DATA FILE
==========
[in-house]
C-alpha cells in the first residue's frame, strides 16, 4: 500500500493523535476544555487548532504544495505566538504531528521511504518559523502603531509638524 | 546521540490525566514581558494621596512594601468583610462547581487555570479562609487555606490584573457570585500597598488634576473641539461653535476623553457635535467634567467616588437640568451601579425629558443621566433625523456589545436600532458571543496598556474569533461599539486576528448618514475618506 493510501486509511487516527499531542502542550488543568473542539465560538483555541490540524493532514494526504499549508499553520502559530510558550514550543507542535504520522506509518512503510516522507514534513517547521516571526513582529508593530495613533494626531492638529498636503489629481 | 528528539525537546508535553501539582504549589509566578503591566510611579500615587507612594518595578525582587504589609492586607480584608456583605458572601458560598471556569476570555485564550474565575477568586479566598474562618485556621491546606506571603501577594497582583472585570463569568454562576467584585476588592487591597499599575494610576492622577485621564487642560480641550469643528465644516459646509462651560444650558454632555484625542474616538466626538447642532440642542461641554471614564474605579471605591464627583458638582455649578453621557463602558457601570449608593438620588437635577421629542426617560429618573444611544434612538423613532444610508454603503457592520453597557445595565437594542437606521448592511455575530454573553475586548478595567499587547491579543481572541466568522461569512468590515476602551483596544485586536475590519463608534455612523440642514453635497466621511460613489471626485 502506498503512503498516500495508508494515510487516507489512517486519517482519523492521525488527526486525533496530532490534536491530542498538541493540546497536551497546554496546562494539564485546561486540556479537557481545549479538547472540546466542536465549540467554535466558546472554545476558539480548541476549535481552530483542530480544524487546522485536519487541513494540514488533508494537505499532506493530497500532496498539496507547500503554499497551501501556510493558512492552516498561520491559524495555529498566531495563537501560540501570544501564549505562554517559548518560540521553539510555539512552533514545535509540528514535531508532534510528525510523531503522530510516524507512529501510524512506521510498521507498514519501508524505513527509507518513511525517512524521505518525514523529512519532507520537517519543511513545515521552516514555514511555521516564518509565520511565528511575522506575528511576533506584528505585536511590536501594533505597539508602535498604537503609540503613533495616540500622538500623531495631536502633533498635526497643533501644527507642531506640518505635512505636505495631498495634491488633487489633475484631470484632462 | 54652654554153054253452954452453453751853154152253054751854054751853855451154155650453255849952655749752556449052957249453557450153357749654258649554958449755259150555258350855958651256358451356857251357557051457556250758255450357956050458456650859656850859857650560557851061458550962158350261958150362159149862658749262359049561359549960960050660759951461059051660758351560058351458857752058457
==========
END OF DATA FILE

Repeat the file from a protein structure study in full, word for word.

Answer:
[in-house]
C-alpha cells in the first residue's frame, strides 16, 4: 500500500493523535476544555487548532504544495505566538504531528521511504518559523502603531509638524 | 546521540490525566514581558494621596512594601468583610462547581487555570479562609487555606490584573457570585500597598488634576473641539461653535476623553457635535467634567467616588437640568451601579425629558443621566433625523456589545436600532458571543496598556474569533461599539486576528448618514475618506 493510501486509511487516527499531542502542550488543568473542539465560538483555541490540524493532514494526504499549508499553520502559530510558550514550543507542535504520522506509518512503510516522507514534513517547521516571526513582529508593530495613533494626531492638529498636503489629481 | 528528539525537546508535553501539582504549589509566578503591566510611579500615587507612594518595578525582587504589609492586607480584608456583605458572601458560598471556569476570555485564550474565575477568586479566598474562618485556621491546606506571603501577594497582583472585570463569568454562576467584585476588592487591597499599575494610576492622577485621564487642560480641550469643528465644516459646509462651560444650558454632555484625542474616538466626538447642532440642542461641554471614564474605579471605591464627583458638582455649578453621557463602558457601570449608593438620588437635577421629542426617560429618573444611544434612538423613532444610508454603503457592520453597557445595565437594542437606521448592511455575530454573553475586548478595567499587547491579543481572541466568522461569512468590515476602551483596544485586536475590519463608534455612523440642514453635497466621511460613489471626485 502506498503512503498516500495508508494515510487516507489512517486519517482519523492521525488527526486525533496530532490534536491530542498538541493540546497536551497546554496546562494539564485546561486540556479537557481545549479538547472540546466542536465549540467554535466558546472554545476558539480548541476549535481552530483542530480544524487546522485536519487541513494540514488533508494537505499532506493530497500532496498539496507547500503554499497551501501556510493558512492552516498561520491559524495555529498566531495563537501560540501570544501564549505562554517559548518560540521553539510555539512552533514545535509540528514535531508532534510528525510523531503522530510516524507512529501510524512506521510498521507498514519501508524505513527509507518513511525517512524521505518525514523529512519532507520537517519543511513545515521552516514555514511555521516564518509565520511565528511575522506575528511576533506584528505585536511590536501594533505597539508602535498604537503609540503613533495616540500622538500623531495631536502633533498635526497643533501644527507642531506640518505635512505636505495631498495634491488633487489633475484631470484632462 | 54652654554153054253452954452453453751853154152253054751854054751853855451154155650453255849952655749752556449052957249453557450153357749654258649554958449755259150555258350855958651256358451356857251357557051457556250758255450357956050458456650859656850859857650560557851061458550962158350261958150362159149862658749262359049561359549960960050660759951461059051660758351560058351458857752058457